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The tech has been upgraded significantly since that first model, though. While there’s no scope for hybrid powertrains here, the C3 is available with petrol and diesel engines. More powerful turbocharged options are available higher up the range, but the You! features a 1.2-litre naturally aspirated petrol. As with the Dacia, the C3 has a five-speed manual gearbox and front-wheel drive.

Safety: When the C3 was safety tested by Euro NCAP back in 2017, it achieved a four-star rating. A score of 88 per cent in the adult occupant protection category was a strong result, although it’s worth highlighting that NCAP’s standards get more stringent every couple of years, so the C3 might not achieve the same result if it were tested today. Unlike the Sandero, the Citroen does get a lane-departure warning system as standard. Six airbags and an autonomous emergency braking system are also included. 

On the road

The C3 is among the best-riding superminis on sale today, but in other key areas it can’t quite match the Dacia. It’s more refined in some instances, but less so in others, while its real-world performance falls a little short.

Around town: The C3 lacks two useful town-driving features that its rival gets as standard: a reversing camera and rear parking sensors. Although the C3 is small, it’s still fairly hard to define the exact edges of the back bumper when rolling into a space, so you have to be much more careful in tight spots. 

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On the plus side, the steering is even lighter than the Dacia’s, so it’s easy to move around town. The clutch is quite light but not too well defined, and when combined with the car’s lazy throttle response, it means that you quite often slip the clutch a little further than you might need to in the Sandero. Large tyre sidewalls and soft suspension mean that the C3’s ride is excellent, though.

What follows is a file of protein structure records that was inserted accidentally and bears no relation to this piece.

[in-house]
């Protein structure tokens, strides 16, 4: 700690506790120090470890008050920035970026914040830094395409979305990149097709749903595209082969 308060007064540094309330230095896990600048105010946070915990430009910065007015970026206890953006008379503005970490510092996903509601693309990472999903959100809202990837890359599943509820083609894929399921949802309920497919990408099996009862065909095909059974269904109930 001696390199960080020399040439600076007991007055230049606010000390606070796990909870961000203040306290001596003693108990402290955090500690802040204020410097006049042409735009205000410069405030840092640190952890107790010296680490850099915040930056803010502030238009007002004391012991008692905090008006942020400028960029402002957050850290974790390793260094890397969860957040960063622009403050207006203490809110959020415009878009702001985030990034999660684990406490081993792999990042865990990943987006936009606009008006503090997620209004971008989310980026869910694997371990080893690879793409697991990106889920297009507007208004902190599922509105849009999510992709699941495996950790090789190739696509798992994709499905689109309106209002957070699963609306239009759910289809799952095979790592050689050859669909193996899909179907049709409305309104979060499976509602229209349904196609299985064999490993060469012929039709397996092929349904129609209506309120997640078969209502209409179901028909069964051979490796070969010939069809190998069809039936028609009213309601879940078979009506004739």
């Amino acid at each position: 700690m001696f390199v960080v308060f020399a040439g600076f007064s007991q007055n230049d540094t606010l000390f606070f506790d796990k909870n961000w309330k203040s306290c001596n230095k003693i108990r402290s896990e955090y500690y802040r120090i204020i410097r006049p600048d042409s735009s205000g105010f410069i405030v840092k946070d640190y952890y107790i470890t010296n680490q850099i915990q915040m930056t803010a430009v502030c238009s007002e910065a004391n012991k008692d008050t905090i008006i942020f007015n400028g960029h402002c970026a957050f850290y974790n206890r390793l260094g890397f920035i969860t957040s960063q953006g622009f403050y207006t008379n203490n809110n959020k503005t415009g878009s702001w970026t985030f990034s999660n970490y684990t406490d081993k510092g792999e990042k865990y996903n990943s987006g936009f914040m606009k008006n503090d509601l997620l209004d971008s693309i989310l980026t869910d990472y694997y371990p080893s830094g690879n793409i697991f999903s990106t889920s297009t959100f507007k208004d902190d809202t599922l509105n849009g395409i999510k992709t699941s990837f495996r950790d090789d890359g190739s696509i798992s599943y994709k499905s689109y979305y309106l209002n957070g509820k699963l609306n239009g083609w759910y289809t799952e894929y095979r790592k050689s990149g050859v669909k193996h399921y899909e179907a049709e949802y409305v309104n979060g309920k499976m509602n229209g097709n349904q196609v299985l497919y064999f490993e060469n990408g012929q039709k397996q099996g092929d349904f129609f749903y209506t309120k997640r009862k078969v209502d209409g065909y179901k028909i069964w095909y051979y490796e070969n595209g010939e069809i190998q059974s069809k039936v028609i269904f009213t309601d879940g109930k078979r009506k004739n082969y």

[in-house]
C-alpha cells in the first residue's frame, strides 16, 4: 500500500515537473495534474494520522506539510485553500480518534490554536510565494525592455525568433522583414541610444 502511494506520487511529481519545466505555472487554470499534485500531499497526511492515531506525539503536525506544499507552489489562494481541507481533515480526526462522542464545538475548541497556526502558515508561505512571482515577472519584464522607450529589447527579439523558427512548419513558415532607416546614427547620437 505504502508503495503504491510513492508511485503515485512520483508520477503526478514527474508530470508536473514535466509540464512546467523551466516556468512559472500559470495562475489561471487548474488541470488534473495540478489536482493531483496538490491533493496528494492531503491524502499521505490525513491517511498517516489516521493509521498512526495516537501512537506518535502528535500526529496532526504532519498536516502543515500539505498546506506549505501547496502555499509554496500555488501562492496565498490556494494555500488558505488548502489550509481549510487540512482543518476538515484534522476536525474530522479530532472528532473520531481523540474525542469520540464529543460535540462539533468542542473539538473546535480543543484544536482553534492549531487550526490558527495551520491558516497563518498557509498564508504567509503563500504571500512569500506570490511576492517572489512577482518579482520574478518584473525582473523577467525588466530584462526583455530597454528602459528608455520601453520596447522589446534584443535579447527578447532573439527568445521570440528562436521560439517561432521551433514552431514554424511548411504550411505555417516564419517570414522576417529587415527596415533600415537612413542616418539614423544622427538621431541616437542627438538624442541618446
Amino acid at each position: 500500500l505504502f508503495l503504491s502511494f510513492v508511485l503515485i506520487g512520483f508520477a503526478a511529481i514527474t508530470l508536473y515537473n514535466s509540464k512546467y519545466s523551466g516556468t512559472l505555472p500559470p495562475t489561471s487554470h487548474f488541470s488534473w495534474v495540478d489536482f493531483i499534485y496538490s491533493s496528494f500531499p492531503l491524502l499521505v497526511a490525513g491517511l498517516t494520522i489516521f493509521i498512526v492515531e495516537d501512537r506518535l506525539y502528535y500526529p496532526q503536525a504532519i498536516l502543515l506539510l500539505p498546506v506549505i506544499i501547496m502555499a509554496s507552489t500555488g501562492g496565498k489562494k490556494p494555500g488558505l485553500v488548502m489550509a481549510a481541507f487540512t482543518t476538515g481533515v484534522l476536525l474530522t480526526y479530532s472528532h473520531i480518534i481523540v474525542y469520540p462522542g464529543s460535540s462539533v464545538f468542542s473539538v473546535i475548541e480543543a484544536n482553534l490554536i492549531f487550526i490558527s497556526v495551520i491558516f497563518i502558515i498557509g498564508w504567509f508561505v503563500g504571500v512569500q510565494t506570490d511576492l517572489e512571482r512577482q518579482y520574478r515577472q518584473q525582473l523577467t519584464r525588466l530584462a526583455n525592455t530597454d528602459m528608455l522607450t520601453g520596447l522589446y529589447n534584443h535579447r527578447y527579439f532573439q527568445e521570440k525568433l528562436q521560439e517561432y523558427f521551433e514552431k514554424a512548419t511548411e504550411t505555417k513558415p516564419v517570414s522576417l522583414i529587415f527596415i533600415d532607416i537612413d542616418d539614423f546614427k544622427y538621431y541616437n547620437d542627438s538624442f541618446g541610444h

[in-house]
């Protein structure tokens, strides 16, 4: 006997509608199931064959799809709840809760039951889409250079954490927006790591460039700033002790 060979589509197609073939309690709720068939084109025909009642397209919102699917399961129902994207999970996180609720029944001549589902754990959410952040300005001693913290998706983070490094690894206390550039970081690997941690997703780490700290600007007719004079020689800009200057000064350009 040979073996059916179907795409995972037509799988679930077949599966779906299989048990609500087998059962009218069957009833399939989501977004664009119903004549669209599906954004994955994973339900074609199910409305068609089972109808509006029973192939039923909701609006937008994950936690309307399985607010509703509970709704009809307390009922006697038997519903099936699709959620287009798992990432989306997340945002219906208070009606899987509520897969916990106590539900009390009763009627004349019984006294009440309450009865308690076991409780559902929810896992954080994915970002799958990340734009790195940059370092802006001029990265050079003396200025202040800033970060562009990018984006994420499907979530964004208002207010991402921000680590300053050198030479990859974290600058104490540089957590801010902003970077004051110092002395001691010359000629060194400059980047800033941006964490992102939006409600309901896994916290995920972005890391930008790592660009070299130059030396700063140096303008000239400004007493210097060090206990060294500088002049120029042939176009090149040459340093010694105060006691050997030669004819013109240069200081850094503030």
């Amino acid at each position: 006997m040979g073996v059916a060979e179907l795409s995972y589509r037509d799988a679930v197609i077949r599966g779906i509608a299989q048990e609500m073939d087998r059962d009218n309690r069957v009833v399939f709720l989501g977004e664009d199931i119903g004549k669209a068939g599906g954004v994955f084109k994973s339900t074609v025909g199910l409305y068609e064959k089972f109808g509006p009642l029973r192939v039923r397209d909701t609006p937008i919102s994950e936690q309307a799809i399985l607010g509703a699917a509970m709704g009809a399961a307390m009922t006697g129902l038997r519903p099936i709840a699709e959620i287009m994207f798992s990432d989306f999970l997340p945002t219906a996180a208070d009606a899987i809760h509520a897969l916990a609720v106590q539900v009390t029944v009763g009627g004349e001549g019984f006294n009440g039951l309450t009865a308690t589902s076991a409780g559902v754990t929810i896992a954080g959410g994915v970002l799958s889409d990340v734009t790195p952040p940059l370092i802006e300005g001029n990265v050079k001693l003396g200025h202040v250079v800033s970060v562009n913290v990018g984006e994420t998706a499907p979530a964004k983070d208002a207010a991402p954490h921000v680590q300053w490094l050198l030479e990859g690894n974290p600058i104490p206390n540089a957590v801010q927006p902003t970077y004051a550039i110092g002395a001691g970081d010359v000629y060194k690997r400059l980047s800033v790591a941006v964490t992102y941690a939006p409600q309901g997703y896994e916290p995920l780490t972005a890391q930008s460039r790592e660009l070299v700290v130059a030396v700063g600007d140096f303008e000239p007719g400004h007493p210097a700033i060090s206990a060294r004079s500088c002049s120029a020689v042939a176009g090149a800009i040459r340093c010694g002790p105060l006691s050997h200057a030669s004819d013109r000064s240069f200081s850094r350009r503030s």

A & B-roads: In this area, it’s not a lack of equipment that makes the C3 harder work than the Sandero, but the lack of a turbo. The result is less low-down torque than its rival; at 118Nm, the Citroen’s maximum is 42Nm lower, and you need to get to 2,750rpm to reach it. That’s 650rpm higher than the Sandero’s peak. 

As a result, you’ll need more revs for decent progress and make more use of the gearbox. Unfortunately its shifts aren’t consistent in feel or weight from one ratio to another. The steering isn’t just light, but it gives minimal feedback, so the C3 isn’t much fun to drive on a country road. 

Motorway: Wind noise is the overriding sensation when driving at speed, with plenty of rustle coming from the C3’s front end. That aside, the Citroen is a capable long-distance cruiser for its size. That soft ride works well, and the engine is fairly hushed, even though it’s pulling 3,500rpm at 70mph.

Those relatively high revs mean it doesn’t feel too breathless, either; only on very steep, lasting inclines will you feel the need to change down a gear.